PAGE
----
United States: SEC Whistleblower Report Shows Increase In "Tips"

The Securities and Exchange Commission's (SEC) Office of the Whistleblower (Office) recently released its 2015 Annual Report on the Dodd-Frank Whistleblower Program (Report) (November 16, 2015).

In Fiscal Year 2015 alone, the Commission paid more than $37 million to reward eight whistleblowers for their provision of original information that led to successful Commission enforcement actions with monetary sanctions totaling over $1 million; one whistleblower received over $30 million in a single award.  This flurry of awards followed the Commission's active Fiscal Year 2014, in which the Commission authorized fourteen whistleblower awards and paid nine.  The Commission also registered a record year by issuing Final Orders or Preliminary Determinations on over 150 whistleblower award claims.

The Commission received 3,923 whistleblower tips, a 10% increase over Fiscal Year 2014 and nearly a 30% increase over the number of tips received in Fiscal Year 2012, the first year for which there is a full-year of data. The Commission received tips from all 50 states and 95 foreign countries. The most common complaint categories reported by whistleblowers included Corporate Disclosures and Financials (17.5%), Offering Fraud (15 6%), and Manipulation (12.3%).  In relative terms, the Commission reported the largest increases in Unregistered Offerings (150, up from 102) Trading and Pricing (213, up from 144) and Market Event (192, up from 139).  The Commission reports that it is currently tracking over 700 matters in which a whistleblower's tip has caused an investigation to be opened or which have been forwarded to enforcement staff.

Notably, the Report also indicated that "to date, almost half of the award recipients were current or former employees of the company on which they reported information of wrongdoing."  Approximately 80% of those individuals raised their concerns internally to their supervisors or compliance personnel, or understood that their supervisors or compliance personnel knew of the violations, before reporting information to the Commission.

The Report highlighted the Commission's August 4, 2015 guidance clarifying the interaction of the anti-retaliation provisions and the award provisions of the Whistleblower Rules (17 C.F.R § 241) with respect to internal reporting under Dodd-Frank.  Though not universally accepted by the federal courts, the Commission has taken the position that whistleblowers who make only internal reports have engaged in protected activity under Dodd-Frank's anti-retaliation provisions. (See our blog on this issue here).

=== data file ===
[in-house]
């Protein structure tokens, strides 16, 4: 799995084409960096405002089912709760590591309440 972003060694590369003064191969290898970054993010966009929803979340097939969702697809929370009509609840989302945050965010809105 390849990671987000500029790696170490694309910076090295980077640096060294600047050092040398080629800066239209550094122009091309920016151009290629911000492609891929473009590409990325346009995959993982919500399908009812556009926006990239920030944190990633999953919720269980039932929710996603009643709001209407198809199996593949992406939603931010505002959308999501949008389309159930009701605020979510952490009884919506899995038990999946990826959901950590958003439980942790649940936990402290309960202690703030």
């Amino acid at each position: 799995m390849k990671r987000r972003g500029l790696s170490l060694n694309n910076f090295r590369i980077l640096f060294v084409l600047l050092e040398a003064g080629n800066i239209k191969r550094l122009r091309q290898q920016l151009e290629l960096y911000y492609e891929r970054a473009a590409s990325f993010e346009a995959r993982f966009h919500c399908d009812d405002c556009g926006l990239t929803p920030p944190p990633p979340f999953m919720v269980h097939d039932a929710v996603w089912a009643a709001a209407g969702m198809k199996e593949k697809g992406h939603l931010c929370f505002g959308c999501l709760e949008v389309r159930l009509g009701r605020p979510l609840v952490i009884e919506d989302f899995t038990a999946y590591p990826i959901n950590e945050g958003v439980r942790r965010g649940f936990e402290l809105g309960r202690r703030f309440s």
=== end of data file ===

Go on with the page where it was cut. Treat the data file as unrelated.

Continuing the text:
The Report noted several ground-breaking 2015 decisions, including:

  • An April 28, 2015 award in which the Commission provided a maximum whistleblower award in its first anti-retaliation case (In the Matter of Paradigm Capital Management, Inc. and Candace King Weir, File No. 3-15930 (June 16, 2014));
  • An April 22, 2015 award of more than one million dollars to a compliance professional. This award was the first under the "substantial injury" exception, which permits awards for a compliance professional's reports on conduct which the professional had a reasonable basis to believe would "cause substantial injury to the financial interest or property of the entity or investors" (Order Determining Award Claim, Exchange Act Rel. No. 74781, File No. 2015-2 (Apr. 22, 2015));
  • An March 2, 2015 award of over $500,000 to a company officer. This award was the first awarded under an exception permitting awards to an officer who reports information to the Commission more than 120 days after other responsible compliance personnel possessed the information and failed to address the issue adequately. (Order Determining Award Claim, Exchange Act Rel. No. 744404, File No. 2015-1 (Mar. 2, 2015)).

The Report also highlighted the Commission's 2015 focus on employers' use of confidentiality, severance, and other kinds of agreements to, in its view, interfere the ability of individuals to report potential wrongdoing to the SEC.  From the report, it is clear that assessing confidentiality agreements for compliance with Rule 21F-17(a) will continue to be a top priority for OWB into Fiscal Year 2016.

Employers should take note and revise their form severance agreements accordingly. For more information on the efforts of the Commission in these areas, also see our previous article,  " Aggressive Enforcement Efforts Will Continue After KBR, Per SEC Whistleblower Chief."

The content of this article is intended to provide a general guide to the subject matter. Specialist advice should be sought about your specific circumstances.

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Authors
Craig B. Simonsen
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